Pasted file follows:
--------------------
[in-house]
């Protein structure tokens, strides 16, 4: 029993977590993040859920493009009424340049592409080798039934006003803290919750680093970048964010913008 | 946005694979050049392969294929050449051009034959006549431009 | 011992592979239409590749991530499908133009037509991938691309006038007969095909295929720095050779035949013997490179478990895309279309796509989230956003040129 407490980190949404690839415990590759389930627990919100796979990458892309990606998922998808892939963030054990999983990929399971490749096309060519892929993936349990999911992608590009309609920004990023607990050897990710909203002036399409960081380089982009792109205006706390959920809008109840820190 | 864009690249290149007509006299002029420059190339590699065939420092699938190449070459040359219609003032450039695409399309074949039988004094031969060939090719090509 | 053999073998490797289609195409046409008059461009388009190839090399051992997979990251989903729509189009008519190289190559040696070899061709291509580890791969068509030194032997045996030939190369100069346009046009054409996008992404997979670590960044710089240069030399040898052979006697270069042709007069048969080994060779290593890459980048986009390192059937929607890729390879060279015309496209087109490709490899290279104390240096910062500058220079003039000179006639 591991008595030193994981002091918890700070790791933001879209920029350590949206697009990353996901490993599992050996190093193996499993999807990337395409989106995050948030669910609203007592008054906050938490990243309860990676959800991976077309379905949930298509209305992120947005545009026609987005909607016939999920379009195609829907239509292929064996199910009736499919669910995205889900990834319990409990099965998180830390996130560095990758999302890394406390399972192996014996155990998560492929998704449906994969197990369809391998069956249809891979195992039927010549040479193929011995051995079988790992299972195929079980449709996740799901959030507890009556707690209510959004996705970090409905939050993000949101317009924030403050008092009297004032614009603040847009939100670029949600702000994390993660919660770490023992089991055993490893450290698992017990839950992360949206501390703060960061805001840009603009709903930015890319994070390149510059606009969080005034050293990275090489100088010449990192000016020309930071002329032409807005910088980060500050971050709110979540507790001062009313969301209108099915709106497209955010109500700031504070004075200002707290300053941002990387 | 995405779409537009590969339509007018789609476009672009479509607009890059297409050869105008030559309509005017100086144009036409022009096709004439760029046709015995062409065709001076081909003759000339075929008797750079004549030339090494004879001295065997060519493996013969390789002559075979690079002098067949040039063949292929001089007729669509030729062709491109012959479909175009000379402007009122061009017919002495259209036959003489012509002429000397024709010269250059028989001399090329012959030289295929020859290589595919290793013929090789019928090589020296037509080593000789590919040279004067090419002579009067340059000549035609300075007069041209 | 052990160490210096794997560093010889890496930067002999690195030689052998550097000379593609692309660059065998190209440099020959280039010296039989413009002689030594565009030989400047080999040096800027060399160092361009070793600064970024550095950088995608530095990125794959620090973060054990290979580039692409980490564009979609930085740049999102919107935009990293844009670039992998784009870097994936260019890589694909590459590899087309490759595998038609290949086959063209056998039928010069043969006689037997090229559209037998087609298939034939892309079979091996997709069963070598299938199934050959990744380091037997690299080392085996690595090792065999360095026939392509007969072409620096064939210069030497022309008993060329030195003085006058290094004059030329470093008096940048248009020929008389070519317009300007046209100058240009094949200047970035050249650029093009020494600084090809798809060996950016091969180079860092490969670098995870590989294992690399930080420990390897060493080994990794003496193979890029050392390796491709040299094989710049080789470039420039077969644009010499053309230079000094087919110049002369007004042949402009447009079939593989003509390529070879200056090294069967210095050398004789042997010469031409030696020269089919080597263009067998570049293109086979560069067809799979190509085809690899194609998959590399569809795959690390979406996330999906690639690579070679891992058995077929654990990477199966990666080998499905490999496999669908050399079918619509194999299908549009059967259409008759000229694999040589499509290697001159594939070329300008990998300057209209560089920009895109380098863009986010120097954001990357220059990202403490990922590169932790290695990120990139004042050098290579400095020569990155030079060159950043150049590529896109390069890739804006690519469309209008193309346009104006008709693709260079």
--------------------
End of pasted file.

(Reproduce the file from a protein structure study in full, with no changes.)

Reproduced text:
[in-house]
């Protein structure tokens, strides 16, 4: 029993977590993040859920493009009424340049592409080798039934006003803290919750680093970048964010913008 | 946005694979050049392969294929050449051009034959006549431009 | 011992592979239409590749991530499908133009037509991938691309006038007969095909295929720095050779035949013997490179478990895309279309796509989230956003040129 407490980190949404690839415990590759389930627990919100796979990458892309990606998922998808892939963030054990999983990929399971490749096309060519892929993936349990999911992608590009309609920004990023607990050897990710909203002036399409960081380089982009792109205006706390959920809008109840820190 | 864009690249290149007509006299002029420059190339590699065939420092699938190449070459040359219609003032450039695409399309074949039988004094031969060939090719090509 | 053999073998490797289609195409046409008059461009388009190839090399051992997979990251989903729509189009008519190289190559040696070899061709291509580890791969068509030194032997045996030939190369100069346009046009054409996008992404997979670590960044710089240069030399040898052979006697270069042709007069048969080994060779290593890459980048986009390192059937929607890729390879060279015309496209087109490709490899290279104390240096910062500058220079003039000179006639 591991008595030193994981002091918890700070790791933001879209920029350590949206697009990353996901490993599992050996190093193996499993999807990337395409989106995050948030669910609203007592008054906050938490990243309860990676959800991976077309379905949930298509209305992120947005545009026609987005909607016939999920379009195609829907239509292929064996199910009736499919669910995205889900990834319990409990099965998180830390996130560095990758999302890394406390399972192996014996155990998560492929998704449906994969197990369809391998069956249809891979195992039927010549040479193929011995051995079988790992299972195929079980449709996740799901959030507890009556707690209510959004996705970090409905939050993000949101317009924030403050008092009297004032614009603040847009939100670029949600702000994390993660919660770490023992089991055993490893450290698992017990839950992360949206501390703060960061805001840009603009709903930015890319994070390149510059606009969080005034050293990275090489100088010449990192000016020309930071002329032409807005910088980060500050971050709110979540507790001062009313969301209108099915709106497209955010109500700031504070004075200002707290300053941002990387 | 995405779409537009590969339509007018789609476009672009479509607009890059297409050869105008030559309509005017100086144009036409022009096709004439760029046709015995062409065709001076081909003759000339075929008797750079004549030339090494004879001295065997060519493996013969390789002559075979690079002098067949040039063949292929001089007729669509030729062709491109012959479909175009000379402007009122061009017919002495259209036959003489012509002429000397024709010269250059028989001399090329012959030289295929020859290589595919290793013929090789019928090589020296037509080593000789590919040279004067090419002579009067340059000549035609300075007069041209 | 052990160490210096794997560093010889890496930067002999690195030689052998550097000379593609692309660059065998190209440099020959280039010296039989413009002689030594565009030989400047080999040096800027060399160092361009070793600064970024550095950088995608530095990125794959620090973060054990290979580039692409980490564009979609930085740049999102919107935009990293844009670039992998784009870097994936260019890589694909590459590899087309490759595998038609290949086959063209056998039928010069043969006689037997090229559209037998087609298939034939892309079979091996997709069963070598299938199934050959990744380091037997690299080392085996690595090792065999360095026939392509007969072409620096064939210069030497022309008993060329030195003085006058290094004059030329470093008096940048248009020929008389070519317009300007046209100058240009094949200047970035050249650029093009020494600084090809798809060996950016091969180079860092490969670098995870590989294992690399930080420990390897060493080994990794003496193979890029050392390796491709040299094989710049080789470039420039077969644009010499053309230079000094087919110049002369007004042949402009447009079939593989003509390529070879200056090294069967210095050398004789042997010469031409030696020269089919080597263009067998570049293109086979560069067809799979190509085809690899194609998959590399569809795959690390979406996330999906690639690579070679891992058995077929654990990477199966990666080998499905490999496999669908050399079918619509194999299908549009059967259409008759000229694999040589499509290697001159594939070329300008990998300057209209560089920009895109380098863009986010120097954001990357220059990202403490990922590169932790290695990120990139004042050098290579400095020569990155030079060159950043150049590529896109390069890739804006690519469309209008193309346009104006008709693709260079």